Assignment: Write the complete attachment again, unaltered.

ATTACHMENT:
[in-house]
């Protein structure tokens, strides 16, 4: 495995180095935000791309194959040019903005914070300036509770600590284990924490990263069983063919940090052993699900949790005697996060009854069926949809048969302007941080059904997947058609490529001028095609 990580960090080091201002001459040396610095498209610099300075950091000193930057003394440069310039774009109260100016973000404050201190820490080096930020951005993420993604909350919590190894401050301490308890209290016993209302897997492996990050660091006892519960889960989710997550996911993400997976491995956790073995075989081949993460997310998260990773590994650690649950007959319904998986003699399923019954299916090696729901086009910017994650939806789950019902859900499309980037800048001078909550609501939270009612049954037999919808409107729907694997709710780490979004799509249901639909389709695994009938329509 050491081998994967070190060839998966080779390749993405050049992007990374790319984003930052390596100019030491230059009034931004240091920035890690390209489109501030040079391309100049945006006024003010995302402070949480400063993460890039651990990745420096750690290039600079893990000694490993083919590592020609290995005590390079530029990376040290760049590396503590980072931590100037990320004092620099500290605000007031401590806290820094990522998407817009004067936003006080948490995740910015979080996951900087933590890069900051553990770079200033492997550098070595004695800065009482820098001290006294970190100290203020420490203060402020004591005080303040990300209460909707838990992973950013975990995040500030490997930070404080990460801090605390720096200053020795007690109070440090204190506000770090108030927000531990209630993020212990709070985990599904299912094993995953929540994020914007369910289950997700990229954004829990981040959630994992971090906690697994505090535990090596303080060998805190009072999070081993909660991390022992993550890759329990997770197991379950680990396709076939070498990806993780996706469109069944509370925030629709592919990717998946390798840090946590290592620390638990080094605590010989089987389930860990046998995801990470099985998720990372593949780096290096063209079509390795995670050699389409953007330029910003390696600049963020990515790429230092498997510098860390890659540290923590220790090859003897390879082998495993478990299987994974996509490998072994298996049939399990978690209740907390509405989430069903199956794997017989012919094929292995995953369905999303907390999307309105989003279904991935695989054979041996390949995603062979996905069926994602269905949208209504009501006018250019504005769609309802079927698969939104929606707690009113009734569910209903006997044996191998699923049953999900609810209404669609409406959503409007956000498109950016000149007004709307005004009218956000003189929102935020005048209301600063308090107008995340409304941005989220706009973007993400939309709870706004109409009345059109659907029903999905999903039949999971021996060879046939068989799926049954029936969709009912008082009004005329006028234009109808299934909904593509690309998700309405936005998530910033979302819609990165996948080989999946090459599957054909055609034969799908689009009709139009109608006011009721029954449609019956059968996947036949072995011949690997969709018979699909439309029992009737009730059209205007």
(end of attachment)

[in-house]
């Protein structure tokens, strides 16, 4: 495995180095935000791309194959040019903005914070300036509770600590284990924490990263069983063919940090052993699900949790005697996060009854069926949809048969302007941080059904997947058609490529001028095609 990580960090080091201002001459040396610095498209610099300075950091000193930057003394440069310039774009109260100016973000404050201190820490080096930020951005993420993604909350919590190894401050301490308890209290016993209302897997492996990050660091006892519960889960989710997550996911993400997976491995956790073995075989081949993460997310998260990773590994650690649950007959319904998986003699399923019954299916090696729901086009910017994650939806789950019902859900499309980037800048001078909550609501939270009612049954037999919808409107729907694997709710780490979004799509249901639909389709695994009938329509 050491081998994967070190060839998966080779390749993405050049992007990374790319984003930052390596100019030491230059009034931004240091920035890690390209489109501030040079391309100049945006006024003010995302402070949480400063993460890039651990990745420096750690290039600079893990000694490993083919590592020609290995005590390079530029990376040290760049590396503590980072931590100037990320004092620099500290605000007031401590806290820094990522998407817009004067936003006080948490995740910015979080996951900087933590890069900051553990770079200033492997550098070595004695800065009482820098001290006294970190100290203020420490203060402020004591005080303040990300209460909707838990992973950013975990995040500030490997930070404080990460801090605390720096200053020795007690109070440090204190506000770090108030927000531990209630993020212990709070985990599904299912094993995953929540994020914007369910289950997700990229954004829990981040959630994992971090906690697994505090535990090596303080060998805190009072999070081993909660991390022992993550890759329990997770197991379950680990396709076939070498990806993780996706469109069944509370925030629709592919990717998946390798840090946590290592620390638990080094605590010989089987389930860990046998995801990470099985998720990372593949780096290096063209079509390795995670050699389409953007330029910003390696600049963020990515790429230092498997510098860390890659540290923590220790090859003897390879082998495993478990299987994974996509490998072994298996049939399990978690209740907390509405989430069903199956794997017989012919094929292995995953369905999303907390999307309105989003279904991935695989054979041996390949995603062979996905069926994602269905949208209504009501006018250019504005769609309802079927698969939104929606707690009113009734569910209903006997044996191998699923049953999900609810209404669609409406959503409007956000498109950016000149007004709307005004009218956000003189929102935020005048209301600063308090107008995340409304941005989220706009973007993400939309709870706004109409009345059109659907029903999905999903039949999971021996060879046939068989799926049954029936969709009912008082009004005329006028234009109808299934909904593509690309998700309405936005998530910033979302819609990165996948080989999946090459599957054909055609034969799908689009009709139009109608006011009721029954449609019956059968996947036949072995011949690997969709018979699909439309029992009737009730059209205007």